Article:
By Patsy R. Brumfield/NEMS Daily Journal
Sinners, we all are. It’s just the degrees of sinning and the subject. We all know, and/or are, ex-smokers, ex-adulterers, ex-cussers, ex-cheese eaters. Belonging to that “ex” category quite often makes us experts and/or believers in our own goodness.
I myself belong to the ex-talkers-in-the-movies category.
OK, I am not completely cured. But, I do my best not to vocalize in the movie theater.
But when was it ever OK to talk while you’re sitting near the front row of a live concert? Answer: Never.
It was my supreme pleasure to check one off my bucket list Saturday night at the Itawamba Community College presentation of country music great George Jones, to promote the establishment of a fitting memorial to his twice-former wife Tammy Wynette at her Tremont birthplace.
Just as it began, and GJ started to warm up vocally, two 30-something young men next to me continued to chat.
And so, as I am wont to do in my old age, I peered around one young man and looked at both of them, with a most serious expression on my face – my forefinger crossing my shooshing lips for them to be quiet. They obliged, and I appreciated it.
Not an hour later, two stage-crew guys sat on my other side and began an animated conversation, interrupting one of my favorite Jones tunes, “If Whiskey Don’t Kill Me, Her Memory Will.” Even more annoyed at this late noise, I turned to my left and told the closest young man, “God will strike you dead if you two don’t hush.”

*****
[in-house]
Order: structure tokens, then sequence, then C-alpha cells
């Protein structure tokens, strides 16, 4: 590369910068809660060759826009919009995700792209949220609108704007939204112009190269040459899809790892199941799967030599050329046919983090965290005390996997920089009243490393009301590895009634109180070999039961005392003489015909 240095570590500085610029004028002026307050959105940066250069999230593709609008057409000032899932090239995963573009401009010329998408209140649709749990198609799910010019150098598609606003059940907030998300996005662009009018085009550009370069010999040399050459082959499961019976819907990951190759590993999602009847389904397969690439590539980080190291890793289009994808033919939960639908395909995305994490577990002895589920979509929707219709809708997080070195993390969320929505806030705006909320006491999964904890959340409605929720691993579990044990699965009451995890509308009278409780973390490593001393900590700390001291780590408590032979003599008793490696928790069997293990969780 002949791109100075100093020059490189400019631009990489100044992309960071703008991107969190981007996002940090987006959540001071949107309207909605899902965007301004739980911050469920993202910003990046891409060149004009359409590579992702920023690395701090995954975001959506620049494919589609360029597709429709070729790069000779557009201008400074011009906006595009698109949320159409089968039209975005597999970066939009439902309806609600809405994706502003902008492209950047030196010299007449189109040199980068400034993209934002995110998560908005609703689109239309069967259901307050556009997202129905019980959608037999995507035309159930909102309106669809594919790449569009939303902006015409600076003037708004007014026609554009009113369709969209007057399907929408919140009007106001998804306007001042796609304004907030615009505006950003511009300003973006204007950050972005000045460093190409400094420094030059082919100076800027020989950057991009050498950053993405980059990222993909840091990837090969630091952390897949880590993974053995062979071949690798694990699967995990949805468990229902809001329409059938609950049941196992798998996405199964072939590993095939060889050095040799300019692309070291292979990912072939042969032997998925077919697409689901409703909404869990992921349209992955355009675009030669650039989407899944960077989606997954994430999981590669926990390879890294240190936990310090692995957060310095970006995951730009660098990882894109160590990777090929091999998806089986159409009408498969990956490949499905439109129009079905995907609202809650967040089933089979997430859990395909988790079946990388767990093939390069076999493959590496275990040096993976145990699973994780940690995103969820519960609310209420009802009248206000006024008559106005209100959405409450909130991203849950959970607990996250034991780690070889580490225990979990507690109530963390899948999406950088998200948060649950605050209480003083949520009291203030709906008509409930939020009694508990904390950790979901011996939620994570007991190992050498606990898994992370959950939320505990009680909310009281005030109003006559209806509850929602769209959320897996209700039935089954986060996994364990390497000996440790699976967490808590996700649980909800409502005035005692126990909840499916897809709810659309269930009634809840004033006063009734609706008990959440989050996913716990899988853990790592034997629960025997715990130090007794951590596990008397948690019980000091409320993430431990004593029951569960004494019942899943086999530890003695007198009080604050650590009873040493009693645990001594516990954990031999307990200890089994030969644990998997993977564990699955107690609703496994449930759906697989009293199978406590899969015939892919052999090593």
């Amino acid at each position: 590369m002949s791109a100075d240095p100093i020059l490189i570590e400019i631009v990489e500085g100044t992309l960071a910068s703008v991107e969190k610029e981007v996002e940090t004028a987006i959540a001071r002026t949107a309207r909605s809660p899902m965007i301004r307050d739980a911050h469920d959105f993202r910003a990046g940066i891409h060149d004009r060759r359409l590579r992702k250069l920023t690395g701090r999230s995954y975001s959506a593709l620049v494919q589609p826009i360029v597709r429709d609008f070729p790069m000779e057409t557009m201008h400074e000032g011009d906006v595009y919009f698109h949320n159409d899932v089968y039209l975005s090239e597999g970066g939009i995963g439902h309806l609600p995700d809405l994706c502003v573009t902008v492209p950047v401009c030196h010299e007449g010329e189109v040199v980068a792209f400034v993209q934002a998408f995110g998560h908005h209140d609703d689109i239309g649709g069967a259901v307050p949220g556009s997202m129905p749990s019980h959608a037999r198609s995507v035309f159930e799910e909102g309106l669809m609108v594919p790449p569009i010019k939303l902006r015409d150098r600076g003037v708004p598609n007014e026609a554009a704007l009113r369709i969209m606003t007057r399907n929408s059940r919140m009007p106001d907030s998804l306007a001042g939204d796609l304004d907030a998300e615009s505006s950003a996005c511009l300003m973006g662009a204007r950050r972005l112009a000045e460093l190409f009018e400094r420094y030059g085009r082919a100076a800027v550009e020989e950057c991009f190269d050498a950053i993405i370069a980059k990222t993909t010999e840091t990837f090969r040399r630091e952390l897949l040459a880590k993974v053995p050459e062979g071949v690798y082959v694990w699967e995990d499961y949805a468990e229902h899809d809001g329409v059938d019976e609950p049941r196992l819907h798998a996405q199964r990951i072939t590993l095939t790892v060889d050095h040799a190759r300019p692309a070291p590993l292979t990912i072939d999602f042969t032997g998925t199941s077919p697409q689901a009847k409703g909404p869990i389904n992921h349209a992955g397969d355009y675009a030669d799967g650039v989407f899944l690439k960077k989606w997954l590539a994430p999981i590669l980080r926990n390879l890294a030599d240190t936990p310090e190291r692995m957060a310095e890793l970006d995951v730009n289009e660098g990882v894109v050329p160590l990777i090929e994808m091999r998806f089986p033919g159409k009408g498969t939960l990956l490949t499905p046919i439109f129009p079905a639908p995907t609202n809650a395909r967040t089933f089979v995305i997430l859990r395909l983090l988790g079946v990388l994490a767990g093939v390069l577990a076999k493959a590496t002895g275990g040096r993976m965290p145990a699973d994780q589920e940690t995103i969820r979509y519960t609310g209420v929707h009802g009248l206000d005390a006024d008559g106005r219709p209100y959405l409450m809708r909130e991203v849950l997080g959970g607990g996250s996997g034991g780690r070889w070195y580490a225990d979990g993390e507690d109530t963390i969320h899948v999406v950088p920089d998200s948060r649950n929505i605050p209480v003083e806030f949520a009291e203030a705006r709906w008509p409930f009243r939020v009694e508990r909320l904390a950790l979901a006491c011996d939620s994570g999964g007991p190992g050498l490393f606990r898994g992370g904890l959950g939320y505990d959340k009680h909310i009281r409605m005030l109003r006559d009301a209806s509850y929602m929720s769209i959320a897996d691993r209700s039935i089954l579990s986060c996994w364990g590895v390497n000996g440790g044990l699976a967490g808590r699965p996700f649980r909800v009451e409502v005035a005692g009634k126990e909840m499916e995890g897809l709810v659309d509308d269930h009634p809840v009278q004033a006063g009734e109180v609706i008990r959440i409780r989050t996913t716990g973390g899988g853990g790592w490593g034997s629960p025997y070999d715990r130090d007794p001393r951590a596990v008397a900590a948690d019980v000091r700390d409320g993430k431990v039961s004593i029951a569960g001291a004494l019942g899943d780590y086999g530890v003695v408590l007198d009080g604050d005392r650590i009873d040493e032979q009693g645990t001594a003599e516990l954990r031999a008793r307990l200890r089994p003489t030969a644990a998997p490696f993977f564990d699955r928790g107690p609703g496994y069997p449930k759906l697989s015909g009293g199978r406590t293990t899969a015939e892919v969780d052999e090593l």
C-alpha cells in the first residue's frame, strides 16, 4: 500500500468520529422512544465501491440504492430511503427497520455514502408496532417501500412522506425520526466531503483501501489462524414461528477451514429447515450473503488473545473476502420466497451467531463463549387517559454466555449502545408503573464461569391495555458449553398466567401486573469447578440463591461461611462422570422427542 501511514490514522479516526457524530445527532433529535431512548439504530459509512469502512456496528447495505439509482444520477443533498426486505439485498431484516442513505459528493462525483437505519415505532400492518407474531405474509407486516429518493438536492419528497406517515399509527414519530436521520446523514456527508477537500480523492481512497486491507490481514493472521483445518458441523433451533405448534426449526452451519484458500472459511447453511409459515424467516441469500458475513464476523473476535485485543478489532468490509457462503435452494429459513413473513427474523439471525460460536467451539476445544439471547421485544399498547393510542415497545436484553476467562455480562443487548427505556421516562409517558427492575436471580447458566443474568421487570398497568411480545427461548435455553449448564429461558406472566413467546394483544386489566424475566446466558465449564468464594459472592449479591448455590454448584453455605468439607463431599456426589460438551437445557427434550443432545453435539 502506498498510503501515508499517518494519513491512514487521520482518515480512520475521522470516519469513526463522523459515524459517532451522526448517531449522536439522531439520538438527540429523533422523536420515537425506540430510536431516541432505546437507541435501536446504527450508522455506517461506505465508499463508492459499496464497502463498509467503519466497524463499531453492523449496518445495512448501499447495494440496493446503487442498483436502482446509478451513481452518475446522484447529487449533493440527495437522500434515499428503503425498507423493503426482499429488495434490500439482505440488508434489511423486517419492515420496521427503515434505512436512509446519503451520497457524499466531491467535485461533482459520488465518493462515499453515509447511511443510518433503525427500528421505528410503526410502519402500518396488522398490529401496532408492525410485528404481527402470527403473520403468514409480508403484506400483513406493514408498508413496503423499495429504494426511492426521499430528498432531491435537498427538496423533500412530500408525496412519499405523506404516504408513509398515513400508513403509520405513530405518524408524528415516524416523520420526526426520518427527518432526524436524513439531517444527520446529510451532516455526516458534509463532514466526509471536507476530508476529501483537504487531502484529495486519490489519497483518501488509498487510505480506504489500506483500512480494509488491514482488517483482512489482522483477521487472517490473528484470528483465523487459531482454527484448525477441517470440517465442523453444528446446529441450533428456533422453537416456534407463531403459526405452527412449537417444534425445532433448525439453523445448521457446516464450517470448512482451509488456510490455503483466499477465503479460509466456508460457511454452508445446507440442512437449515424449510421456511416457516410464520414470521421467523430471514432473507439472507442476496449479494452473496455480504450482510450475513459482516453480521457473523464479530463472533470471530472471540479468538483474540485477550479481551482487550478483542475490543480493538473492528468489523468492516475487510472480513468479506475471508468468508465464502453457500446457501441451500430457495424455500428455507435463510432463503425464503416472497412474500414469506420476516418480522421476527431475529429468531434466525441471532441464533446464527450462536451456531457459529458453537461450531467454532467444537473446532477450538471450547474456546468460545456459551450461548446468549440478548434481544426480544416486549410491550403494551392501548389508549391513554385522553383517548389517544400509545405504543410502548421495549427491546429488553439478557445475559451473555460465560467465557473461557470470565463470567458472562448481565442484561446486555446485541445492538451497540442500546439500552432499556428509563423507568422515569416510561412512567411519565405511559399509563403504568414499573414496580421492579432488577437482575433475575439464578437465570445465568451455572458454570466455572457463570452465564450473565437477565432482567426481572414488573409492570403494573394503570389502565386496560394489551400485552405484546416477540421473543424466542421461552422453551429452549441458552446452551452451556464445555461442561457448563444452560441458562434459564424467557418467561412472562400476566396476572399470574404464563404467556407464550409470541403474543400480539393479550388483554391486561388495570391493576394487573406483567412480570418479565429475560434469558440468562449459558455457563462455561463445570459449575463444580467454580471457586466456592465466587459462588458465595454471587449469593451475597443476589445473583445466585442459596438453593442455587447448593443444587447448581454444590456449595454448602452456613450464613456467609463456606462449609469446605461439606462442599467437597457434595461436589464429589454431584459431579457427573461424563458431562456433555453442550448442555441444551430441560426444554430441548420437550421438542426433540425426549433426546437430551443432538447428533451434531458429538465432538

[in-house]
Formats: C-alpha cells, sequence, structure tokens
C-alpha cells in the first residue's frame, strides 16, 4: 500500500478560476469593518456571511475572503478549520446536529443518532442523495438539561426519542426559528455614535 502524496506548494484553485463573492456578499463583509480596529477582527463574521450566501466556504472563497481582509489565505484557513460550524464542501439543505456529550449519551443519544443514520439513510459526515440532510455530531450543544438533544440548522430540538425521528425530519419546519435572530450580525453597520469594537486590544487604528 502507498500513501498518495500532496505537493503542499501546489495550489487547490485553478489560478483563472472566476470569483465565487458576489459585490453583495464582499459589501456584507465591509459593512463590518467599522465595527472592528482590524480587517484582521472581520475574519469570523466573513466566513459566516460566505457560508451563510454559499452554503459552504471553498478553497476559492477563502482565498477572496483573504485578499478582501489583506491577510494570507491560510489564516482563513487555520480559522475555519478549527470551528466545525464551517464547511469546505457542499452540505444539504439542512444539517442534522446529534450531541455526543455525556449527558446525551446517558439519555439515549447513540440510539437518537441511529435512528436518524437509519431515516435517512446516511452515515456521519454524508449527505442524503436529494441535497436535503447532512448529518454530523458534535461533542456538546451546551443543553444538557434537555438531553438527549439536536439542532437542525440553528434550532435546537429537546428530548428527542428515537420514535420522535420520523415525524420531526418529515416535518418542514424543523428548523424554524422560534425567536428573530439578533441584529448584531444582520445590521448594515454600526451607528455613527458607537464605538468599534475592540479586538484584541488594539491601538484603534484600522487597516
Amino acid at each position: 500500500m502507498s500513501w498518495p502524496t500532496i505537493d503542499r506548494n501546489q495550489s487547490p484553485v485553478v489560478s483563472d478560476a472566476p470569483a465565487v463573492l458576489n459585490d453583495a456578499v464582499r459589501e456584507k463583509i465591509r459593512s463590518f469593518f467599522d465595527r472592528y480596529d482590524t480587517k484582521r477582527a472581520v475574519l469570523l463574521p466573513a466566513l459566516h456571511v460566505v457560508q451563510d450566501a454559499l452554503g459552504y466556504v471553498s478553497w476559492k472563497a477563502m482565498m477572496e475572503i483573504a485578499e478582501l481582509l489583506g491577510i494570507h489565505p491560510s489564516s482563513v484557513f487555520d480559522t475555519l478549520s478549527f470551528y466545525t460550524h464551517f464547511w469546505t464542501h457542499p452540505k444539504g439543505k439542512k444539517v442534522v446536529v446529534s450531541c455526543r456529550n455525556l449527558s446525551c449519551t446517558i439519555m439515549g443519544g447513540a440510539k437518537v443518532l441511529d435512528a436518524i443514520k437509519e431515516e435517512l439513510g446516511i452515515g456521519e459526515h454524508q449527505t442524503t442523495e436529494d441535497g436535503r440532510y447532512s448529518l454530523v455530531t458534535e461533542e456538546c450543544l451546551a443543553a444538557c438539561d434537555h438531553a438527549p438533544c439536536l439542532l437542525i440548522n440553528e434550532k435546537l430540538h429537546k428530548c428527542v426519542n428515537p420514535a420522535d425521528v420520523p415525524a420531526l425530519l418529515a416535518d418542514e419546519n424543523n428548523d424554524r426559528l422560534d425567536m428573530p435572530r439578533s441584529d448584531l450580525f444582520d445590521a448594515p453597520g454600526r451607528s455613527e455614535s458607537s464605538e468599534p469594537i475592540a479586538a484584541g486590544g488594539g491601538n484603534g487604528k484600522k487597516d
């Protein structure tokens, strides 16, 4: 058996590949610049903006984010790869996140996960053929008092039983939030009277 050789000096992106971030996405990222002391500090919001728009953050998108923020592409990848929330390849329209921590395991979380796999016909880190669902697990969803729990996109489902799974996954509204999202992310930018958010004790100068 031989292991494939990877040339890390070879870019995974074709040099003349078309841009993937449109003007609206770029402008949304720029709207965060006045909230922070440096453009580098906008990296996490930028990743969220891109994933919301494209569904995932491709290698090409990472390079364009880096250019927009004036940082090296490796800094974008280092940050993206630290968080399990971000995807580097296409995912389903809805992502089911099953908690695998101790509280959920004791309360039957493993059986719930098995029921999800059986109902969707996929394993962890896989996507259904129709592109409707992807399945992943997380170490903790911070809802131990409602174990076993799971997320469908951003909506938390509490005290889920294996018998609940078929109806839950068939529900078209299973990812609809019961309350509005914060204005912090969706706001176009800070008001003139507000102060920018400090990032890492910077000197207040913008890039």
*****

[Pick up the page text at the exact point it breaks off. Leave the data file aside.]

They, too, obliged or at least were sufficiently horrified at the possible consequences that silence prevailed. In Itawamba County, they are serious at the thought of being divinely smote.
In the end, I drove home happily humming “He Stopped Loving Her Today” and recalling the pleasure of the evening, despite my continued disdain for the antisocial behavior on my row.
Three days later, to my repeated horror, grandpup Bonnie showed a rare side and caused me to rethink her socialization.
Per our usual, we trotted into Doggie Day Care bright and early, and as we sat/stood in the lobby to await Bonnie’s guide to the play area, we both noticed a middle-aged woman standing to our far right. She sported very, very big, blond hair.
Bonnie took one look at her and began a low growl, then she began to bark – directly at the woman.
Oh, no, I thought. This is very embarrassing.
Quickly someone came and retrieved Miss B from the apparently shocking fashion experience.
Now, I’m wondering if Bonnie needs additional “work” on her behavior. Rarely, rarely does she ever bark except to encourage me to throw her favorite ball up the stairs to be retrieved with great gusto.
In the final analysis, though, she’s never been taught not to speak during a performance – movie or theater.
Surely, those humans have.
Patsy R. Brumfield writes a Thursday column. Contact her at firstname.lastname@example.org.